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Introduction to Drozer 2023

In this article we will learn about Introduction to Drozer

What is Introduction to Drozer?

We have seen various Android app vulnerabilities in previous articles. Before I dive into other Android app vulnerabilities in this series of articles, I’d like to introduce an amazing tool called Drozer.

Drozer is an Android security evaluation framework developed by MWR Labs. It is one of the best Android security assessment tools available for Android security assessment.

According to their official documentation, “Drozer allows you to assume the role of an Android application and communicate with other applications through the inter-Process Communication (IPC) mechanism of Android and the underlying operating system.”

When working with most automated security assessment tools in the web world, we have to provide details about the target application, go get a cup of coffee, and come back for a report. Unlike conventional automatic scanners, Drozer is interactive in nature. To perform a security assessment with Drozer, a user must run console commands on their workstation. Drozer sends them to an agent sitting on the device to perform the appropriate task.

Preparation with a laboratory setting

  1. A workstation (Ubuntu in my case) with the following:

Android SDK

  1. Android device or emulator running Android 2.1 or later.

First, download a copy of Drozer installer and Agent.apk from the following link.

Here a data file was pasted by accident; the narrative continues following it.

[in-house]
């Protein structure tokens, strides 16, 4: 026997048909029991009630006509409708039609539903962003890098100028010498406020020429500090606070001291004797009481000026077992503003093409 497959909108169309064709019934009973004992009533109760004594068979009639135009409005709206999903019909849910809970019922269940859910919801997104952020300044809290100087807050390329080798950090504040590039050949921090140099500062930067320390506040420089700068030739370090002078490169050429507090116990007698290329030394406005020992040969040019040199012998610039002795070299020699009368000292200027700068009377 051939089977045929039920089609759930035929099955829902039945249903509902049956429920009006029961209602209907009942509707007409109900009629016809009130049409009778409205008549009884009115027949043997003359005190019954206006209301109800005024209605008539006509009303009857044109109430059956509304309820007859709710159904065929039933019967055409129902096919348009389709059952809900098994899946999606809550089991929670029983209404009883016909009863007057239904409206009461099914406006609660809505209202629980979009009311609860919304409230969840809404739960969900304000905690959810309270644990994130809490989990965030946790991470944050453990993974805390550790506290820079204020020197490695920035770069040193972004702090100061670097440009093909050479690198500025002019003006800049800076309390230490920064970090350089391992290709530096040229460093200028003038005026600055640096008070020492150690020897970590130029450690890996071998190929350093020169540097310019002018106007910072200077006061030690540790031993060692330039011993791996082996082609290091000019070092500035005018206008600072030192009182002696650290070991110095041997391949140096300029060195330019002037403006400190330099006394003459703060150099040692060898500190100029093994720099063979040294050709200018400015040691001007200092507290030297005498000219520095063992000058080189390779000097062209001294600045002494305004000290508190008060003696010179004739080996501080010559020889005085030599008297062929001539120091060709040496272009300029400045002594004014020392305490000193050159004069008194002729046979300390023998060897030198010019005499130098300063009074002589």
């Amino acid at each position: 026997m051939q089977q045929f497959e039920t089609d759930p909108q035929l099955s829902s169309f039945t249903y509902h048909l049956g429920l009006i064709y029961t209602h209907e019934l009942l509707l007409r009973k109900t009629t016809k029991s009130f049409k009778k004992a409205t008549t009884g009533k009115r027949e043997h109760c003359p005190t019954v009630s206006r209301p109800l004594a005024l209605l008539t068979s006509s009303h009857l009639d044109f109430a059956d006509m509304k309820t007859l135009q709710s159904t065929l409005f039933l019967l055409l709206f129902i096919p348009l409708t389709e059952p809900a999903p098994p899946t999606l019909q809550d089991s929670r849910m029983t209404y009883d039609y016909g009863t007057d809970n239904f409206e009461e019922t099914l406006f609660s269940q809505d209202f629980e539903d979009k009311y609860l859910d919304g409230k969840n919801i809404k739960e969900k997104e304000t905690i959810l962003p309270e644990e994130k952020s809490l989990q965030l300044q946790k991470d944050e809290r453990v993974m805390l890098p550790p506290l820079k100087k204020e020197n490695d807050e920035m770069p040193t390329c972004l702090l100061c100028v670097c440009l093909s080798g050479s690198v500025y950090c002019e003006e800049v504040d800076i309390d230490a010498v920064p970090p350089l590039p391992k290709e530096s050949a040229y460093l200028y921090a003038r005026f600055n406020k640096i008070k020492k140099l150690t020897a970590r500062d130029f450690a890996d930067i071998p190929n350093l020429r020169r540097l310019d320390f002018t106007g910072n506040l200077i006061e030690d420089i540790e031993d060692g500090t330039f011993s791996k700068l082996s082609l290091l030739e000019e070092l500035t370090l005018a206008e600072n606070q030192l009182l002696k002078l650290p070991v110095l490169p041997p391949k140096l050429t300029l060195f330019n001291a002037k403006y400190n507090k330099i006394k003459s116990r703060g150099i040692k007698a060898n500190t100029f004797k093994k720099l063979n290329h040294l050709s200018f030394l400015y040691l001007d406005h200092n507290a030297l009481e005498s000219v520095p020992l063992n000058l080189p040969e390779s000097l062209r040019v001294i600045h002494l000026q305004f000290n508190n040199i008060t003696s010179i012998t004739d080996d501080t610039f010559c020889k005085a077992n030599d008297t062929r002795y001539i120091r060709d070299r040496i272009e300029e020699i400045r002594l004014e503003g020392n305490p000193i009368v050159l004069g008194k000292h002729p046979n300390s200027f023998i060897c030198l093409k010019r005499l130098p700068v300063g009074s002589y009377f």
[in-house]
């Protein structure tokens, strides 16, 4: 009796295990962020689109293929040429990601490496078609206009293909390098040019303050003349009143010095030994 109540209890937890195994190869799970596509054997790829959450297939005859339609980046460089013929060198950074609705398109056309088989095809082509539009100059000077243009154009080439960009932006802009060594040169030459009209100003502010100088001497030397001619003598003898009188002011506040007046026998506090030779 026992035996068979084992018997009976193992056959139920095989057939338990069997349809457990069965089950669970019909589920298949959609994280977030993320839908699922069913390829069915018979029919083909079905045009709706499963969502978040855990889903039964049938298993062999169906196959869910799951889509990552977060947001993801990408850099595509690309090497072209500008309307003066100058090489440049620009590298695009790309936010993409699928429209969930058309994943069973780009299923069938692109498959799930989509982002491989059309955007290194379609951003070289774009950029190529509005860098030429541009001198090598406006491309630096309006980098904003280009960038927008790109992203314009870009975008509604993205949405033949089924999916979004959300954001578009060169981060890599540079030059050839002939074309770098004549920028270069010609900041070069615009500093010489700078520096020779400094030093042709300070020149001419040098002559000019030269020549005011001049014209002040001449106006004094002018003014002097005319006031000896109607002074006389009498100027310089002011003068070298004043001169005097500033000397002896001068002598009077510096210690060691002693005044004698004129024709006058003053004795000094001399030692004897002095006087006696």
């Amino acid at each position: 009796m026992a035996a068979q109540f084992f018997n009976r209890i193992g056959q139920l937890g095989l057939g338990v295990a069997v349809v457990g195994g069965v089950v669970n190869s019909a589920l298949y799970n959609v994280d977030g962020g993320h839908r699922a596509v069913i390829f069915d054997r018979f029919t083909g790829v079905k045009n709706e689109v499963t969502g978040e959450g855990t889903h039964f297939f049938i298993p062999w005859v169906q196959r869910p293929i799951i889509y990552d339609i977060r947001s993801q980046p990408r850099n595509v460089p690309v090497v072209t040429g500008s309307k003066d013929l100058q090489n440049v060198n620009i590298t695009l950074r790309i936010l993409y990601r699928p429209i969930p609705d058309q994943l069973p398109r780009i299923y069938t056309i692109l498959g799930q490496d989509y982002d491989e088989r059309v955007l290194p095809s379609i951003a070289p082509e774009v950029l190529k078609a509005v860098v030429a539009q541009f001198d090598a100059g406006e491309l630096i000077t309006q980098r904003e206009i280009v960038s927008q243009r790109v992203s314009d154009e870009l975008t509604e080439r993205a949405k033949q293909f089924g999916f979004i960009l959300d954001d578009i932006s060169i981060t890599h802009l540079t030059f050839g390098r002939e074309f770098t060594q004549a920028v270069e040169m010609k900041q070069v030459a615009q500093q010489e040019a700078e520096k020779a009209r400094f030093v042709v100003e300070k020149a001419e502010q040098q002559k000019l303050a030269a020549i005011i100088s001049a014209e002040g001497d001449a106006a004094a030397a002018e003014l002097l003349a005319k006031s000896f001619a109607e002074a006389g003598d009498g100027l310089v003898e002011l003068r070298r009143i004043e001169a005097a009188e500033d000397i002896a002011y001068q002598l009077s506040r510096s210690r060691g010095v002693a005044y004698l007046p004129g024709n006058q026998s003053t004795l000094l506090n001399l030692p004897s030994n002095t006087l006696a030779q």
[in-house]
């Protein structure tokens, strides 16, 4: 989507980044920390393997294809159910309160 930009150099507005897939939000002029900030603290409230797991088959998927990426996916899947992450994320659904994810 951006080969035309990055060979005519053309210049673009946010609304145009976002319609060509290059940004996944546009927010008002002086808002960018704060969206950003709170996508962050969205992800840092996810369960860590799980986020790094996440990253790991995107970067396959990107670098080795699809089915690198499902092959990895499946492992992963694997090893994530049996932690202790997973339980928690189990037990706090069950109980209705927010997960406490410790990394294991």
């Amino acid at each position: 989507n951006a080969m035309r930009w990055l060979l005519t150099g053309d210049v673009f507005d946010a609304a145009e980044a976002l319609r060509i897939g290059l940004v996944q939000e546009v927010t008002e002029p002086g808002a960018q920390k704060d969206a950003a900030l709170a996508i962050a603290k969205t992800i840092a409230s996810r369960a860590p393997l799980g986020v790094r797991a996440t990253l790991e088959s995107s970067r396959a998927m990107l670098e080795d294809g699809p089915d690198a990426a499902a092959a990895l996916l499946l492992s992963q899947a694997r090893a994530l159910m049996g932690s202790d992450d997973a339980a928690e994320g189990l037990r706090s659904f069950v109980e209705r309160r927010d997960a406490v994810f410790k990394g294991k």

In fact, MWR Labs has provided an awesome user guide that can be downloaded from the same link. However, this article provides a brief introduction to setting up and basic usage of Drozer so that we can build on it in future articles where we discuss more sophisticated vulnerabilities.

This article assumes that the reader is working on a similar environment to me.

If you are working with a different setup, please download the appropriate version of Drozer.

Once downloaded, install all required dependencies before installing Drozer itself.

If you are using the Windows version of Drozer, installation is straightforward and similar to installing any other software.

To check if the installation is successful, open a new terminal and run the “drozer” command as shown below.

Now, install the agent.apk file we have downloaded earlier onto your emulator.

It can be done using “adb” as shown below.

adb install agent.apk

To start working with Drozer for your evaluation, we need to connect the Drozer console we have on the workstation and the agent sitting on the emulator. To do this, start the agent on your emulator and run the following port forwarding command. Make sure you are using the embedded server when running the agent.

[plain]adb forward tcp:31415 tcp:31415[/plain]

Now, we can simply run the following command to connect to the agent from the workstation.

$ drozer console connect

We should now be presented with the Drozer terminal as shown below.

Performing android security assessments with Drozer

We’re trying to do a security assessment of one of the apps we’ve already discussed. This shows the power of Drozer.

If you went through my first article in this series, we saw how to exploit vulnerable activities that are exported.

Install the app on your real device or emulator. In my case, I’m using an emulator for this demo.

Install testapp.apk

As we know from the first article, testapp.apk has exported activity. Fill out the form below to download the file if you don’t already have it.

Let’s start using Drozer to perform a security assessment of this application.

Before we begin, let’s look at some useful commands available in Drozer.

List of all modules

dz> list

– shows the list of all Drozer modules that can be executed in the current session.

The above figure shows the list of modules that can be used (the output is truncated).

Retrieving package information

To list out all the packages installed on the emulator, run the following command:

dz> run app.package.list